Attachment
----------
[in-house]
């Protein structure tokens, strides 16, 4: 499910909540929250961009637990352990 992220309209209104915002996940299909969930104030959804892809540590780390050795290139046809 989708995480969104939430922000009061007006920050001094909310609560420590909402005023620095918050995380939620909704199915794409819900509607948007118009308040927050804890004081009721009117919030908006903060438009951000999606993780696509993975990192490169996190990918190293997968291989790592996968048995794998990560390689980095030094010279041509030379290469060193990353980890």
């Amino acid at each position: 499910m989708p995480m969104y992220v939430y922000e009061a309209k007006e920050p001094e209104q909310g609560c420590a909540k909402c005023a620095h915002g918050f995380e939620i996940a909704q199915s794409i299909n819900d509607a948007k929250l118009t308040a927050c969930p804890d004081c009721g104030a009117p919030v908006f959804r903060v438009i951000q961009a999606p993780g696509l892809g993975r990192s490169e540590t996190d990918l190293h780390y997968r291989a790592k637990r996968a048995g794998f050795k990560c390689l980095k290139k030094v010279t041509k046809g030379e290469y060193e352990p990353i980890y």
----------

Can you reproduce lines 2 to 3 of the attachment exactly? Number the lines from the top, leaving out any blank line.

């Protein structure tokens, strides 16, 4: 499910909540929250961009637990352990 992220309209209104915002996940299909969930104030959804892809540590780390050795290139046809 989708995480969104939430922000009061007006920050001094909310609560420590909402005023620095918050995380939620909704199915794409819900509607948007118009308040927050804890004081009721009117919030908006903060438009951000999606993780696509993975990192490169996190990918190293997968291989790592996968048995794998990560390689980095030094010279041509030379290469060193990353980890």
């Amino acid at each position: 499910m989708p995480m969104y992220v939430y922000e009061a309209k007006e920050p001094e209104q909310g609560c420590a909540k909402c005023a620095h915002g918050f995380e939620i996940a909704q199915s794409i299909n819900d509607a948007k929250l118009t308040a927050c969930p804890d004081c009721g104030a009117p919030v908006f959804r903060v438009i951000q961009a999606p993780g696509l892809g993975r990192s490169e540590t996190d990918l190293h780390y997968r291989a790592k637990r996968a048995g794998f050795k990560c390689l980095k290139k030094v010279t041509k046809g030379e290469y060193e352990p990353i980890y």